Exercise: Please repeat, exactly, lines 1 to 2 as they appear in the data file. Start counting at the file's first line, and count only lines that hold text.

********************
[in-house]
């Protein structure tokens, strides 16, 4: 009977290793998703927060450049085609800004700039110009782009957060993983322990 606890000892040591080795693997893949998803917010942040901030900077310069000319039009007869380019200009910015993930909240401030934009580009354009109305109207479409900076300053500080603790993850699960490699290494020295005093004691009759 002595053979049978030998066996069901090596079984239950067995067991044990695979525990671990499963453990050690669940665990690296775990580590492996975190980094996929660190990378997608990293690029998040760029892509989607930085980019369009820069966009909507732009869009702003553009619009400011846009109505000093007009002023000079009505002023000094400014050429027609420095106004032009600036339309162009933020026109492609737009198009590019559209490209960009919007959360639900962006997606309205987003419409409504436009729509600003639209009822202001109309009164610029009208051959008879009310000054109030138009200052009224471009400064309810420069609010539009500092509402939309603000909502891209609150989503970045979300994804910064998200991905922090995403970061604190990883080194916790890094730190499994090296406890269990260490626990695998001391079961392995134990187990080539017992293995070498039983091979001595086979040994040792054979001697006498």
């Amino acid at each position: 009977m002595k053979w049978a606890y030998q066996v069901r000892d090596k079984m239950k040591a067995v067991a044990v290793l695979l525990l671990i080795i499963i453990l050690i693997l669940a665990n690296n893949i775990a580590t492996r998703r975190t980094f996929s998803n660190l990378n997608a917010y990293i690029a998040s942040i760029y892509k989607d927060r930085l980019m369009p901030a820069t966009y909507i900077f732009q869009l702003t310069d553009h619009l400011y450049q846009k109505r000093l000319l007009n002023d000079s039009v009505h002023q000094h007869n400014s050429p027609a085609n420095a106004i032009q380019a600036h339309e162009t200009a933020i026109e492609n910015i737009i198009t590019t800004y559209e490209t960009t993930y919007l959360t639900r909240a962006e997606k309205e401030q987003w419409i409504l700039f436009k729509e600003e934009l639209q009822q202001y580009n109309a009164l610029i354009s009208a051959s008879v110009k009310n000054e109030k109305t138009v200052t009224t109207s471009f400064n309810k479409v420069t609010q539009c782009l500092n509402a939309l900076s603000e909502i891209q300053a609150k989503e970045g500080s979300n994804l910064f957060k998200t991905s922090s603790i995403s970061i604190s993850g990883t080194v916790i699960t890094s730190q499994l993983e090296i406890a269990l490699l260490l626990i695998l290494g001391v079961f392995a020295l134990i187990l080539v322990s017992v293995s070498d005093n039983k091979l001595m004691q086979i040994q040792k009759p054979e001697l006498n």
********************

[in-house]
């Protein structure tokens, strides 16, 4: 009977290793998703927060450049085609800004700039110009782009957060993983322990 606890000892040591080795693997893949998803917010942040901030900077310069000319039009007869380019200009910015993930909240401030934009580009354009109305109207479409900076300053500080603790993850699960490699290494020295005093004691009759 002595053979049978030998066996069901090596079984239950067995067991044990695979525990671990499963453990050690669940665990690296775990580590492996975190980094996929660190990378997608990293690029998040760029892509989607930085980019369009820069966009909507732009869009702003553009619009400011846009109505000093007009002023000079009505002023000094400014050429027609420095106004032009600036339309162009933020026109492609737009198009590019559209490209960009919007959360639900962006997606309205987003419409409504436009729509600003639209009822202001109309009164610029009208051959008879009310000054109030138009200052009224471009400064309810420069609010539009500092509402939309603000909502891209609150989503970045979300994804910064998200991905922090995403970061604190990883080194916790890094730190499994090296406890269990260490626990695998001391079961392995134990187990080539017992293995070498039983091979001595086979040994040792054979001697006498």